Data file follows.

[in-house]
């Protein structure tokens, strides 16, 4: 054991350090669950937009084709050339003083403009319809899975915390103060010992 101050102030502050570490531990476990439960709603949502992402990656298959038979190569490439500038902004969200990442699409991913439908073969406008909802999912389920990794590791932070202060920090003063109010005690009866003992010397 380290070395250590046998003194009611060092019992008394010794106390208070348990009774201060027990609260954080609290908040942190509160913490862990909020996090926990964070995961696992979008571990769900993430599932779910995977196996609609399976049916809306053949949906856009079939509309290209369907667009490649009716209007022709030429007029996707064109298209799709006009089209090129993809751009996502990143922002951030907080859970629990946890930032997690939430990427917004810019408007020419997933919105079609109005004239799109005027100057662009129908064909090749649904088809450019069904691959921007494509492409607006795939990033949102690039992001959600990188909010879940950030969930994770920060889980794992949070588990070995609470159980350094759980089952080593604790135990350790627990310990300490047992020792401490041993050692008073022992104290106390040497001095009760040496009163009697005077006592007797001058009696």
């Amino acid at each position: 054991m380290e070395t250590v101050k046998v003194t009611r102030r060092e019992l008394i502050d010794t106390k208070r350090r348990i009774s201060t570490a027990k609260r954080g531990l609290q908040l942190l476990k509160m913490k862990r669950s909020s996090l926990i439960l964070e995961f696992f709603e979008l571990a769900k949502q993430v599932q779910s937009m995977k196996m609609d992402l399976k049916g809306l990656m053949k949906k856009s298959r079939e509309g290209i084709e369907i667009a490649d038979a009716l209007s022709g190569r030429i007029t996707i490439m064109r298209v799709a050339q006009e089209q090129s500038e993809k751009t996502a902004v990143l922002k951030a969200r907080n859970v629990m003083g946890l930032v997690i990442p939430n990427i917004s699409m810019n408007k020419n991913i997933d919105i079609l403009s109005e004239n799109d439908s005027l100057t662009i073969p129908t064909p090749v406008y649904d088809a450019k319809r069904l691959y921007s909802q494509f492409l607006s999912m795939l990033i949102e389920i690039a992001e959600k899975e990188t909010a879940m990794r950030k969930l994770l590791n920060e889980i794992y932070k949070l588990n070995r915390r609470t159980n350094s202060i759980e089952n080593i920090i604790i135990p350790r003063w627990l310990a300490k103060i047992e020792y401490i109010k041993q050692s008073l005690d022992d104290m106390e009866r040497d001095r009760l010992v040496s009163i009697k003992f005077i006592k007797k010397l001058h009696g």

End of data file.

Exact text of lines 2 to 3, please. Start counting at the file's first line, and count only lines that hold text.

């Protein structure tokens, strides 16, 4: 054991350090669950937009084709050339003083403009319809899975915390103060010992 101050102030502050570490531990476990439960709603949502992402990656298959038979190569490439500038902004969200990442699409991913439908073969406008909802999912389920990794590791932070202060920090003063109010005690009866003992010397 380290070395250590046998003194009611060092019992008394010794106390208070348990009774201060027990609260954080609290908040942190509160913490862990909020996090926990964070995961696992979008571990769900993430599932779910995977196996609609399976049916809306053949949906856009079939509309290209369907667009490649009716209007022709030429007029996707064109298209799709006009089209090129993809751009996502990143922002951030907080859970629990946890930032997690939430990427917004810019408007020419997933919105079609109005004239799109005027100057662009129908064909090749649904088809450019069904691959921007494509492409607006795939990033949102690039992001959600990188909010879940950030969930994770920060889980794992949070588990070995609470159980350094759980089952080593604790135990350790627990310990300490047992020792401490041993050692008073022992104290106390040497001095009760040496009163009697005077006592007797001058009696």
């Amino acid at each position: 054991m380290e070395t250590v101050k046998v003194t009611r102030r060092e019992l008394i502050d010794t106390k208070r350090r348990i009774s201060t570490a027990k609260r954080g531990l609290q908040l942190l476990k509160m913490k862990r669950s909020s996090l926990i439960l964070e995961f696992f709603e979008l571990a769900k949502q993430v599932q779910s937009m995977k196996m609609d992402l399976k049916g809306l990656m053949k949906k856009s298959r079939e509309g290209i084709e369907i667009a490649d038979a009716l209007s022709g190569r030429i007029t996707i490439m064109r298209v799709a050339q006009e089209q090129s500038e993809k751009t996502a902004v990143l922002k951030a969200r907080n859970v629990m003083g946890l930032v997690i990442p939430n990427i917004s699409m810019n408007k020419n991913i997933d919105i079609l403009s109005e004239n799109d439908s005027l100057t662009i073969p129908t064909p090749v406008y649904d088809a450019k319809r069904l691959y921007s909802q494509f492409l607006s999912m795939l990033i949102e389920i690039a992001e959600k899975e990188t909010a879940m990794r950030k969930l994770l590791n920060e889980i794992y932070k949070l588990n070995r915390r609470t159980n350094s202060i759980e089952n080593i920090i604790i135990p350790r003063w627990l310990a300490k103060i047992e020792y401490i109010k041993q050692s008073l005690d022992d104290m106390e009866r040497d001095r009760l010992v040496s009163i009697k003992f005077i006592k007797k010397l001058h009696g």